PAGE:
Open Cut » Health and Safety
The aim of this project was to develop, implement and evaluate Health-e Mines, a world-first online platform specifically developed and tailored for those who work in the Australian coal mining industry, www.healthemines.com.au.
Mental health problems are common, with one in five people within Australia meeting the diagnostic criteria for mental illness every 12 months ABS, 2008. With previous research highlighting that mental health, alcohol and other drug problems in the mining industry were at least equivalent, if not higher, than the general employed population. This evidence highlighted the need for the development of industry tailored innovative approaches to increase access to support, and that the industry may benefit from a coordinated approach to address both mental health and alcohol use.
The first step of this project involved consultation with potential end users to better understand industry-specific needs and factors that may influence the uptake and use of the Health-e Mines portal.
Key features of Health-e Mines include:
- A service locator function - to tool that can facilitate access to local professional support services;
- Fact sheets - evidence based resources that provide information about mental ill-health, drugs and alcohol, and the relationship between the two;
- Self-help tools - free to access tools that include tips and strategies to manage mental health problems and drug and alcohol use;
- Mental health quiz - one of the core features of Health-e Mines which provides users a platform to complete a brief survey and receive immediate feedback based on their responses, as well as the recommendation of programs that meet their own individual needs;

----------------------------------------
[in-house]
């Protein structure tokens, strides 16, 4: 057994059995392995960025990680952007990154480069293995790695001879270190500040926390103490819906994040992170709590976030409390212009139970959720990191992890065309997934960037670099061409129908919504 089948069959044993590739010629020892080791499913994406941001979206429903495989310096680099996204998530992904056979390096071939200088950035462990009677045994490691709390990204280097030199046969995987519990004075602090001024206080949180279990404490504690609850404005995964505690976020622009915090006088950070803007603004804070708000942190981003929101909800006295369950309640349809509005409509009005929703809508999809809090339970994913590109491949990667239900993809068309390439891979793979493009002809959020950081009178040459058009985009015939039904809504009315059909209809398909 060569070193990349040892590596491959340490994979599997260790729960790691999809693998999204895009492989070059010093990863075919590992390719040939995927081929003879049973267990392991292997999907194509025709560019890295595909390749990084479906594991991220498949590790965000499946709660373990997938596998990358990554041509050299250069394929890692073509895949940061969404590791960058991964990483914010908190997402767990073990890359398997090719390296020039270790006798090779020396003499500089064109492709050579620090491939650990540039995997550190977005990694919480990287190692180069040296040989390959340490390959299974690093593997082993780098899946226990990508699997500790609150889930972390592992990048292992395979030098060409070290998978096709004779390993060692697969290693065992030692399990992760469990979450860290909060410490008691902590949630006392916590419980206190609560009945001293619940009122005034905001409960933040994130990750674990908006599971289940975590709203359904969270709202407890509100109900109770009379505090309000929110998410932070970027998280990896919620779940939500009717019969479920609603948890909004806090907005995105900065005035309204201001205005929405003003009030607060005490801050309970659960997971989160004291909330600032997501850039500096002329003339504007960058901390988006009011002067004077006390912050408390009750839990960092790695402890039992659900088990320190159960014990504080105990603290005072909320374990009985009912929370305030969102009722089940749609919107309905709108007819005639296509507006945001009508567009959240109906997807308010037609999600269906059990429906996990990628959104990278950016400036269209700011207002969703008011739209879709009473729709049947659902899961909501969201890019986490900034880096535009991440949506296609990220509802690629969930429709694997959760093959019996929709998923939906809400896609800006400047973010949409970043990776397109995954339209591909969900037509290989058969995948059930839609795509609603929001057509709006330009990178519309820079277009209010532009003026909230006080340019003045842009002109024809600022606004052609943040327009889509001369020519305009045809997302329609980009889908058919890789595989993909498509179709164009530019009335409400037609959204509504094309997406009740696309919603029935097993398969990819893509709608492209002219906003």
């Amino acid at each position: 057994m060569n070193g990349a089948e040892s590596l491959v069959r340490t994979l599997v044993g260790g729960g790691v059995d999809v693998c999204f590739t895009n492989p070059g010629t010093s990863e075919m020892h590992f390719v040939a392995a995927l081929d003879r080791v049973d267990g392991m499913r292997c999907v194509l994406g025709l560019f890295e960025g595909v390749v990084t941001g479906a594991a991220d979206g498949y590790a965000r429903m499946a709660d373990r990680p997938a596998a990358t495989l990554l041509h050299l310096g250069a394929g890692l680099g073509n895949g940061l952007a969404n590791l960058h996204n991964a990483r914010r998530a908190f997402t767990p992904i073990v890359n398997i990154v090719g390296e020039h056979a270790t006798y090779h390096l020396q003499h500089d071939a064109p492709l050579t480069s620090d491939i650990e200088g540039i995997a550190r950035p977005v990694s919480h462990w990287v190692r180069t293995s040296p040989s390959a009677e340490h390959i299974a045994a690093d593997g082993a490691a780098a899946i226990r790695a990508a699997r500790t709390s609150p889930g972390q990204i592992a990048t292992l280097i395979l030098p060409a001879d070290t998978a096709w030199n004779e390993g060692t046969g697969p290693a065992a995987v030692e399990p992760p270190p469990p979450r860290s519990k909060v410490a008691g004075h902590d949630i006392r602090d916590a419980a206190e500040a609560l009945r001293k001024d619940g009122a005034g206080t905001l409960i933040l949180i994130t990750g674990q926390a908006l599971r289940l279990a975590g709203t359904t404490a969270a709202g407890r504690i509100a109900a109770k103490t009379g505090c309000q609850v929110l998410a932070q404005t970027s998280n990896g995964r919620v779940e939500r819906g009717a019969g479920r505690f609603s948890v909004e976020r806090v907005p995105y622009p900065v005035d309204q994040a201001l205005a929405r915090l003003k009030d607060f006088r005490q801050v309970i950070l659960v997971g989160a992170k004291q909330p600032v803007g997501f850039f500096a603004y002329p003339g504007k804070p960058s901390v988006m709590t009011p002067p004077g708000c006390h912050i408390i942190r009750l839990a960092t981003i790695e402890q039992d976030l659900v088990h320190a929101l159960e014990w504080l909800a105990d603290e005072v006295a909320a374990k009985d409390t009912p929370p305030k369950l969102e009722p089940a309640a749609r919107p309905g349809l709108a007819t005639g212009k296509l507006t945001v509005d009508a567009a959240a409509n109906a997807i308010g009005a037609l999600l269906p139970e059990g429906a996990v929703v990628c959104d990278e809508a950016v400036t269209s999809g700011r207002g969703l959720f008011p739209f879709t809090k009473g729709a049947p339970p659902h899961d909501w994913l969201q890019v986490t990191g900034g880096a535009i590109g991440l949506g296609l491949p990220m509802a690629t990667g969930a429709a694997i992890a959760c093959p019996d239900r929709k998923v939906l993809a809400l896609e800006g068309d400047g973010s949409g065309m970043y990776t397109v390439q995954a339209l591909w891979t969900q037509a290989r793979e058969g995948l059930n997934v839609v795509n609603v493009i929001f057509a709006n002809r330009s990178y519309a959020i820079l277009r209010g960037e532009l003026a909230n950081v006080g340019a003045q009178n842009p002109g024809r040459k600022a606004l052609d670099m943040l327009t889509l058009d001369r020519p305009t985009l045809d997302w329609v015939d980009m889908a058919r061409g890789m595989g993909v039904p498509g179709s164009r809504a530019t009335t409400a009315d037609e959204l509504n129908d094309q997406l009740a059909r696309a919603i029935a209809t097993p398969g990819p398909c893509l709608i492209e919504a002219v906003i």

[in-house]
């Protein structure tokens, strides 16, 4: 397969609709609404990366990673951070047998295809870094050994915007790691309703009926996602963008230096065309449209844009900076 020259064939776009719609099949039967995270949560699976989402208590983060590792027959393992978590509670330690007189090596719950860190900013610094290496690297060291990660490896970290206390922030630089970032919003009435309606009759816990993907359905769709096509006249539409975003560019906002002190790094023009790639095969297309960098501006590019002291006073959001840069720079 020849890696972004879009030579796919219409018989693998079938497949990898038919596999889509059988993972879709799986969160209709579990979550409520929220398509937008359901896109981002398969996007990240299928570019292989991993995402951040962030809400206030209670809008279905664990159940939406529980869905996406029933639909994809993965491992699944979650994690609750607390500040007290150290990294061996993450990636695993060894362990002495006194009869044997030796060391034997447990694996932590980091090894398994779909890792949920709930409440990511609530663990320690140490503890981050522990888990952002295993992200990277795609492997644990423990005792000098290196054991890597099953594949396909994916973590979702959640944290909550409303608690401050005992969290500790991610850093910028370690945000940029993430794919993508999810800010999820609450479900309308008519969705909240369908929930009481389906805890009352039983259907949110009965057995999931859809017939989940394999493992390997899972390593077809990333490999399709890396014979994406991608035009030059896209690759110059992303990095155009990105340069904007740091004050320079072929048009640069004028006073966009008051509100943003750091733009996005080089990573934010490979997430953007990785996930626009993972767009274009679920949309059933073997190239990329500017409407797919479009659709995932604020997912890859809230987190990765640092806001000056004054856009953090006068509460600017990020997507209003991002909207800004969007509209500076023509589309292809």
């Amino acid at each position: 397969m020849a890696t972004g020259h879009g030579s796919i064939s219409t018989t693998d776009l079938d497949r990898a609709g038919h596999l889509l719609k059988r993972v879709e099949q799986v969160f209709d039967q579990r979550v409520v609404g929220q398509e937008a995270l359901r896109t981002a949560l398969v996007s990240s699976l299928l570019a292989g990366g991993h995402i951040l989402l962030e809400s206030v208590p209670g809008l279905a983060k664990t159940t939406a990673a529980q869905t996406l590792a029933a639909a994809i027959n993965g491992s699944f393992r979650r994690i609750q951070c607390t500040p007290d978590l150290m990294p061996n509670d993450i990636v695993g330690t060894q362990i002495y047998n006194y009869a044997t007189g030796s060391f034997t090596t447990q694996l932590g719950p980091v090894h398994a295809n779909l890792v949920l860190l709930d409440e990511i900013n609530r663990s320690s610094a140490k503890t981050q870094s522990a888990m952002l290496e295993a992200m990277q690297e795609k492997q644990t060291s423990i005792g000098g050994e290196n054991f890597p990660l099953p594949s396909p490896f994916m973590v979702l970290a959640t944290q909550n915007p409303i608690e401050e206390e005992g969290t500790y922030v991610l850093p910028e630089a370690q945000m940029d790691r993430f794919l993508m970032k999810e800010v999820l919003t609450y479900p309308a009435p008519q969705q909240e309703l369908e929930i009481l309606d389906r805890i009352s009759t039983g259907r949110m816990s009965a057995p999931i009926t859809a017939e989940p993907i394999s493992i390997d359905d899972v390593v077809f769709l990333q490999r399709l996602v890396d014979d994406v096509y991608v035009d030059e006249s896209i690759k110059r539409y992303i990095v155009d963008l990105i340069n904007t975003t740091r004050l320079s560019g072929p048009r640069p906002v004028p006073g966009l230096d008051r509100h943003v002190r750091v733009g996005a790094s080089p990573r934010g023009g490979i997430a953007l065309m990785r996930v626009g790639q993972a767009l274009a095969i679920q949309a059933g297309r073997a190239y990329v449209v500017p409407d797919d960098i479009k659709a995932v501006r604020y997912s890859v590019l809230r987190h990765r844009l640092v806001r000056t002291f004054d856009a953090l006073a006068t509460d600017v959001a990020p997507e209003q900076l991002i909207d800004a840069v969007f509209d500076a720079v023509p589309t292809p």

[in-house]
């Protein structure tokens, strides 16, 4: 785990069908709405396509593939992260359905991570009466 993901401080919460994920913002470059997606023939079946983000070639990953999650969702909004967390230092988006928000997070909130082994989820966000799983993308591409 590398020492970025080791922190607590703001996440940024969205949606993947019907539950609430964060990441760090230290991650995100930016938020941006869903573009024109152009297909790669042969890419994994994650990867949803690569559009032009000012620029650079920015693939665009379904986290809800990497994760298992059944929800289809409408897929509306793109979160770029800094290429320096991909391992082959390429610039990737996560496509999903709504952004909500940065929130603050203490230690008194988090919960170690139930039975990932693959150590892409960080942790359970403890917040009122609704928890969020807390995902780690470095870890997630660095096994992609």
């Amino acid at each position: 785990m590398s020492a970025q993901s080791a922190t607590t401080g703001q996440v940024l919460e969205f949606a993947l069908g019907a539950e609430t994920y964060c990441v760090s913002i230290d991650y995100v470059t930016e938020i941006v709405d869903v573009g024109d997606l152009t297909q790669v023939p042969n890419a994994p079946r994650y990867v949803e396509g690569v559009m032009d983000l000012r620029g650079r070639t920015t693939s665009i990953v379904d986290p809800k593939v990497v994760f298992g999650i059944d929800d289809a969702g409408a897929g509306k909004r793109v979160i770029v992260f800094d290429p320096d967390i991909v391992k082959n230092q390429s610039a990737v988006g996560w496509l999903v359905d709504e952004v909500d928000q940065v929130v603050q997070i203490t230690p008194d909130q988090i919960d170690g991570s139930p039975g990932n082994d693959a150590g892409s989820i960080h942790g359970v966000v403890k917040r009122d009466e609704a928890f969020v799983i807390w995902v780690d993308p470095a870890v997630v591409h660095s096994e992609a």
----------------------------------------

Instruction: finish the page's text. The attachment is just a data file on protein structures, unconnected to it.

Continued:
- Supporting others - information for supervisors and workmates to help identify signs of mental ill-health in the workplace, and how to approach and address when identified; and
- Treatment programs - A range of evidence based treatment programs for the treatment of mental ill-health and problems with drug and alcohol use.
Health-e Mines was implemented across four pilot coal mining sites within New South Wales and Queensland. The implementation involved a member of the Health-e Mines team providing a live demonstration of the core features of Health-e Mines, including how to navigate the website, types of content, and an introduction to the mental health quiz and the types of treatment programs available.
The levels of psychological distress observed highlight the importance of an industry focus on mental health and well-being. The considerable uptake and positive feedback regarding Health-e Mines in the current study clearly demonstrate both the acceptability and feasibility of using online approaches to address mental health within the mining industry. The potential returns on investment associated with the implementation of effective workplace action, both in terms of increases in employee productivity, and intangible benefits such as employee wellbeing and morale, highlight the importance of wider dissemination of online mental health programs within the industry.